After 35 years as a teacher-librarian, Laraine Stephens decided that it was time to throw off her pink twinset, tartan skirt, string of pearls, sensible shoes, and 400 denier tights to find out what life was like on the other side of the bookshelves.
The inspiration for writing is often drawn from one’s own passions and experiences. When I started writing THE DEATH MASK MURDERS, I was working as a volunteer guide at the Old Melbourne Gaol. I’ve always been fascinated by history, architecture and, I have to admit, crime and punishment. Being a teacher can do that to you!
Stepping off the streets of Melbourne into the 1852 cellblock is like stepping back into the past: three storeys of bluestone walls, gray slate floors, barred windows, and the scaffold with its original hanging beam from 1865. Within the cells are the death masks, crafted in plaster, capturing the physical appearance of the departed, frozen in time. They are eerie, grim, yet fascinating, representing those who met their deaths swinging at the end of a rope.
Is it any wonder that my experience of the Old Melbourne Gaol influenced me to write THE DEATH MASK MURDERS?
In the Old Melbourne Gaol, the creation of the death masks was inextricably bound up with the theory of Phrenology, which was popularized in the 1800s. It was the belief that character traits and mental faculties could be deduced from the shape, or contours, of a person’s skull. Simply put, it postulated that the brain was divided up into individual organs that controlled different parts of one’s personality. For example, if there were a prominent lump in the skull in the area of “Benevolence,” then that person would be expected to be kind and gentle.
Conversely, if a person exhibited criminal behavior, the part of the brain called “Benevolence” would have shrunk, whilst “Destructiveness” would have enlarged, pushing out the skull. Thus, death masks were made of executed criminals to prove that Phrenology could predict criminal behavior.
The seed of an idea for my debut novel was sown. What if the psychopath in THE DEATH MASK MURDERS had developed a fixation with death masks and created them as “trophies” of his victims? And the theory of phrenology suggested to me yet another theme for my novel: could a person be born evil?
I had the outline for the plot, but needed to embed it in a time and place. My approach, I believe, is unconventional, in that I research particular years for interesting and special events, manmade and natural disasters, economic and political upheavals and the nature of society at the time. In the case of THE DEATH MASK MURDERS, I decided on the year 1918, in the dying days of the Great War.
I found a wealth of material associated with the Great War that I could draw on for the setting, characterization and action of my novel. In Australia, a country which had a population of 5 million in 1918, 400,000 men enlisted, of whom 60,000 died and 160,000 were wounded. The trauma of shell shock (now known as post-traumatic stress disorder), and the dreadful effects of a loss of a generation of men on those who were left behind, were represented by my protagonists, Max Rushforth, a psychologically damaged ex-soldier, and Emma Hart, a young woman grieving for her fiancé, who had died in battle.
And now for one of those peculiar quirks of fate.
In 2004, my husband and I were travelling around France. On a whim, we decided to visit The Somme, the scene of one of the bloodiest battles of the Great War. We found a hotel in Albert, in Northern France, and stayed there for a few nights, using it as a base to visit the memorials, cemeteries and remains of the trenches, where many Australians fought and died. It was only when we returned home that I looked carefully at a locket and a badge that I had been given on the death of my grandmother. The badge belonged to my grandfather, Jim Basham, who served with the Australian Imperial Force in France. In what was an amazing coincidence, the badge depicted the belfry of Albert’s basilica, which was destroyed in 1918. Furthermore, the locket, which he had sent to my grandmother, contained tiny postcards of Albert, on the back of which were inscribed the words: “To Elsie, with love Jim B, 14/3/17.”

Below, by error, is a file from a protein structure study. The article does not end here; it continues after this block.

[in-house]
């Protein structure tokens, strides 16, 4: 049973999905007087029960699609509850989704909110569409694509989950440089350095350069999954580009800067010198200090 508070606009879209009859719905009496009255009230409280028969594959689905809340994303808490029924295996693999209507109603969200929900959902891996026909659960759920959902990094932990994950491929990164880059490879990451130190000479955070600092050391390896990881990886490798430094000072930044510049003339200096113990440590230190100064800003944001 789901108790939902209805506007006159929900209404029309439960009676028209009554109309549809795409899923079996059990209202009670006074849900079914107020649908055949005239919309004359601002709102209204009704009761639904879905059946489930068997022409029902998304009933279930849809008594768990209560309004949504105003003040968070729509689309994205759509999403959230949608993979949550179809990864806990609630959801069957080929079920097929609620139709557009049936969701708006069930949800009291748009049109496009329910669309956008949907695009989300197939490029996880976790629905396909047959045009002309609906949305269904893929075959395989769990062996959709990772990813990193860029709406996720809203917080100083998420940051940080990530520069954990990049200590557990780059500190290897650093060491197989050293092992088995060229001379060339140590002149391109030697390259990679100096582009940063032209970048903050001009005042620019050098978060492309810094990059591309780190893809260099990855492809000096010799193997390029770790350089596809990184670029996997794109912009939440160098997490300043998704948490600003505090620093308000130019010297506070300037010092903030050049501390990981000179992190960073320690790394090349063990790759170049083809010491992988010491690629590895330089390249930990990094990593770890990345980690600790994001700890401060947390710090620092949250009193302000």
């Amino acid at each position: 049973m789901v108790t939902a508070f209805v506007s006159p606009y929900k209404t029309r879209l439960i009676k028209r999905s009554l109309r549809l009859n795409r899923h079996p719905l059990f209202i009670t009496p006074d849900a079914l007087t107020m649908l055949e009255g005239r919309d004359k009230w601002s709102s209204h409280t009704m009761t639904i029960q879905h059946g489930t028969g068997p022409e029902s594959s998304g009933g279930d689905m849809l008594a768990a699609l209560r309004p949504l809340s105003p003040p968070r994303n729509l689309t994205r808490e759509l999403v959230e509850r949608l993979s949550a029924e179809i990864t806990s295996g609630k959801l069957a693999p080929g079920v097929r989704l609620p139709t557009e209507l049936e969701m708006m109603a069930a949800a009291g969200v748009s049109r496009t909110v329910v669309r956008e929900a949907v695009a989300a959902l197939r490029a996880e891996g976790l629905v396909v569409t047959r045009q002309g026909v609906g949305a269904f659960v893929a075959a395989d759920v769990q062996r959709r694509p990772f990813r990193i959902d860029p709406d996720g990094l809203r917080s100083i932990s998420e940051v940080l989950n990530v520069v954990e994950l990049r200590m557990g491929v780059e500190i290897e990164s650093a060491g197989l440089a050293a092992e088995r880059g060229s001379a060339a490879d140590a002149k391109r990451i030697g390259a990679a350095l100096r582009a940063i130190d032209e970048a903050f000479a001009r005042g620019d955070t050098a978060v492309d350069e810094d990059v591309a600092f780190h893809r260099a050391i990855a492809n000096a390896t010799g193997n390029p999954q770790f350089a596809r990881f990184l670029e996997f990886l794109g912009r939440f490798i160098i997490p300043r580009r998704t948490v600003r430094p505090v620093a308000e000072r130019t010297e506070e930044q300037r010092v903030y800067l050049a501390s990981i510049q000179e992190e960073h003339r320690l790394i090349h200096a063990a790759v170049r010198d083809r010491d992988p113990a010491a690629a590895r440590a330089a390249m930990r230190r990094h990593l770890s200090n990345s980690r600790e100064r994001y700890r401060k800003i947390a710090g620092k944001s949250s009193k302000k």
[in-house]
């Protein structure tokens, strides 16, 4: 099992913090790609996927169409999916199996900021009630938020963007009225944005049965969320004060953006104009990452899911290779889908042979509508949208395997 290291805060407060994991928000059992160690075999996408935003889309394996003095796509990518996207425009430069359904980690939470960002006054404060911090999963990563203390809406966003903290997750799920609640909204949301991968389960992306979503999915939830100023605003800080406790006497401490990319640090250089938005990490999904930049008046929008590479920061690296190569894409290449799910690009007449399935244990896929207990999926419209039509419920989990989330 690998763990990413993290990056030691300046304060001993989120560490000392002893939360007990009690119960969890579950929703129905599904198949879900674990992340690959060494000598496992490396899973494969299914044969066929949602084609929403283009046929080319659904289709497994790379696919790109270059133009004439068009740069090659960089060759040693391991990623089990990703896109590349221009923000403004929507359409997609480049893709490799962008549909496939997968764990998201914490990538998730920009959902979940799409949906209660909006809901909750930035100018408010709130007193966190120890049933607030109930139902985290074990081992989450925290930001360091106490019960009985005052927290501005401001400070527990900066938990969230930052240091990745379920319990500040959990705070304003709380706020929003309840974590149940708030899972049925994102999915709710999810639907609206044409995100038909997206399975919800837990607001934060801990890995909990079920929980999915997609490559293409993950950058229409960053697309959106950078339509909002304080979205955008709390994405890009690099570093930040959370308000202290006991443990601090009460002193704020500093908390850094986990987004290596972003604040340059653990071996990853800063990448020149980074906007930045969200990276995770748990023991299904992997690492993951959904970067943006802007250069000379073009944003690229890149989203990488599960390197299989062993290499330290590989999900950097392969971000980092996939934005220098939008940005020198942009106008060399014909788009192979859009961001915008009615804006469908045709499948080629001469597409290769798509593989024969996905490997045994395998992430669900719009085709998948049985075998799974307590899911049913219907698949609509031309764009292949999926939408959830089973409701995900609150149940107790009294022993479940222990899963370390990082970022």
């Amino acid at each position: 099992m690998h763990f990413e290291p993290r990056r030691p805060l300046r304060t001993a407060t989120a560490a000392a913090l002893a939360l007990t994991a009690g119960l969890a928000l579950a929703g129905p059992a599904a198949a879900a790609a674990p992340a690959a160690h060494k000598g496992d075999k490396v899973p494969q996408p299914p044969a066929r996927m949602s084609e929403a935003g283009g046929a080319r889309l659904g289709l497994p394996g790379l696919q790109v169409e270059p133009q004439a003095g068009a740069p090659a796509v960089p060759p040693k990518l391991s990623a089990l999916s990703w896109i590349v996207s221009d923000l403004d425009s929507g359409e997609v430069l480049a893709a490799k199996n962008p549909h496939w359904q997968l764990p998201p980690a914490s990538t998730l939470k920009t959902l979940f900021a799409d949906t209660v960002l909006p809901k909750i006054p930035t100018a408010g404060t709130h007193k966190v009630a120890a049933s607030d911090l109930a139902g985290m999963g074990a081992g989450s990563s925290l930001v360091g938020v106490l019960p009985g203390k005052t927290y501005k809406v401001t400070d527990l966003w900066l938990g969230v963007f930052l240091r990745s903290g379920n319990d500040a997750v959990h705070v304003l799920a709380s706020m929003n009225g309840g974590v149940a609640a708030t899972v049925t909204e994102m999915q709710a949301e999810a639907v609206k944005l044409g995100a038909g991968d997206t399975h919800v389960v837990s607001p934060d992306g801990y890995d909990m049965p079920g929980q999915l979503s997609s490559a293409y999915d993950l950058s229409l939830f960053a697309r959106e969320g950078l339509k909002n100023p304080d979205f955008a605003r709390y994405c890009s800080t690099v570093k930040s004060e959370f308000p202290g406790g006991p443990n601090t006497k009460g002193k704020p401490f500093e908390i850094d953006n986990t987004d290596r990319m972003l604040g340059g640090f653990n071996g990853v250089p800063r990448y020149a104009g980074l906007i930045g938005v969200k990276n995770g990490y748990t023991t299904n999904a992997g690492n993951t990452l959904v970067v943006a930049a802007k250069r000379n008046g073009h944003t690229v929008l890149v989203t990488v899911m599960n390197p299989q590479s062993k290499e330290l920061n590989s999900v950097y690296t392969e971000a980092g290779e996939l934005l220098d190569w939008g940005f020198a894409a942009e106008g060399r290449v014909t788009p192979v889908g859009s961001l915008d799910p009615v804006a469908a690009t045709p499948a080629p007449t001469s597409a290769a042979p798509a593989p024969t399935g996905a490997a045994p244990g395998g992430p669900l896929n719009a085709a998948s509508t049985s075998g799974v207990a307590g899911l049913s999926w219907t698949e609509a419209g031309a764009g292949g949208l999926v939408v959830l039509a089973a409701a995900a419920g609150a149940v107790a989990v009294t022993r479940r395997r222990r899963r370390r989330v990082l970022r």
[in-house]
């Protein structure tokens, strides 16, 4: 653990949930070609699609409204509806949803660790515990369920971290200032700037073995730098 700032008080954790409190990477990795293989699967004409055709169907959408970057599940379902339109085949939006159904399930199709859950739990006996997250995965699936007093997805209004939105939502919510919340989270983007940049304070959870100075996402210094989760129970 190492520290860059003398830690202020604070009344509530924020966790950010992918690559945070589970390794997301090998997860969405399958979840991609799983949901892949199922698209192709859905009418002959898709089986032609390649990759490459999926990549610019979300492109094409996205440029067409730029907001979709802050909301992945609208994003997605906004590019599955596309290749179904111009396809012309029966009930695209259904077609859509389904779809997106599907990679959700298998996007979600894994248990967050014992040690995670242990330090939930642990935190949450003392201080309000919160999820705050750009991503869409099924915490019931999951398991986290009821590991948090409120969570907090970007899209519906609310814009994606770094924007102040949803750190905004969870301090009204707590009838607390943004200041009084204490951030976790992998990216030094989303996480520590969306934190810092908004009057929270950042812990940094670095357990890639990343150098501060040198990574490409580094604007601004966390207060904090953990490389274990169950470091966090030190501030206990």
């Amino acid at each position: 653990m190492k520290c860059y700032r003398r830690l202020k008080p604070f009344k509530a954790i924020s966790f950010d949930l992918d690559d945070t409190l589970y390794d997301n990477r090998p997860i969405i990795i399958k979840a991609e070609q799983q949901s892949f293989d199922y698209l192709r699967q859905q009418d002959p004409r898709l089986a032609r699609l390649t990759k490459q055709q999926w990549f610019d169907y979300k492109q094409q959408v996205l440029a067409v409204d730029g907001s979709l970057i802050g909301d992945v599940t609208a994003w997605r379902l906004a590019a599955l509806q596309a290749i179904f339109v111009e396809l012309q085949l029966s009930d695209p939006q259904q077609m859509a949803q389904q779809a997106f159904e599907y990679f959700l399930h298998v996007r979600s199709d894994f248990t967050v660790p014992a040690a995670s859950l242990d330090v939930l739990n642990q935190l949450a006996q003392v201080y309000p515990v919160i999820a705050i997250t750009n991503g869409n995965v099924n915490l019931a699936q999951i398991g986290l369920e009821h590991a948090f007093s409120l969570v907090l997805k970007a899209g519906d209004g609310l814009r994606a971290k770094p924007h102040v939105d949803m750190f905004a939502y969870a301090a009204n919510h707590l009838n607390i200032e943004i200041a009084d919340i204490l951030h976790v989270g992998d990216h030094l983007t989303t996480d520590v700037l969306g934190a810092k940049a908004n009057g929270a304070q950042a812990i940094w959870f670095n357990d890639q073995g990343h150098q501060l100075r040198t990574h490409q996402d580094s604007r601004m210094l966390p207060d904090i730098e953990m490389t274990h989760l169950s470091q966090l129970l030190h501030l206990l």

My grandfather had been stationed in Albert, some ninety years earlier. A connection, across the years, had occurred. Truth is stranger than fiction!
Hopefully, the passion that I have for History has been communicated in my writing, depicting a particular time and place, and social mores, authentically and accurately. However, inspiration is not enough.
Writing historical crime fiction requires extensive research. In my case, I depended heavily on digitized Australian newspapers from the war years, to flesh out the background detail of my novel. Information, on current events, war news, automobiles, cinema, popular dances and music, furniture and decoration, architecture, public transport, product brands, prices and clothing, was readily available from these sources. Digitized newspapers also assisted in discovering whether certain words and expressions were used in that time period.
A word of caution. When writing historical fiction, and not just historical crime fiction, the background and setting should never overwhelm the plot or the characterization. Readers buy novels with the expectation that they will enjoy a cracking, good story, rather than drowning in a reservoir of information.
Postscript: Okay! I didn’t wear twinsets, pearls, thick tights, or sensible shoes, but I did do the occasional ‘SSShhh!’
Laraine Stephens lives in Beaumaris, a bayside suburb of Melbourne, Australia. With an Arts degree from the University of Melbourne, a Diploma of Education and a Graduate Diploma in Librarianship, she worked in secondary schools as a Head of Library. On retirement, Laraine decided to turn her hand to the craft of crime writing.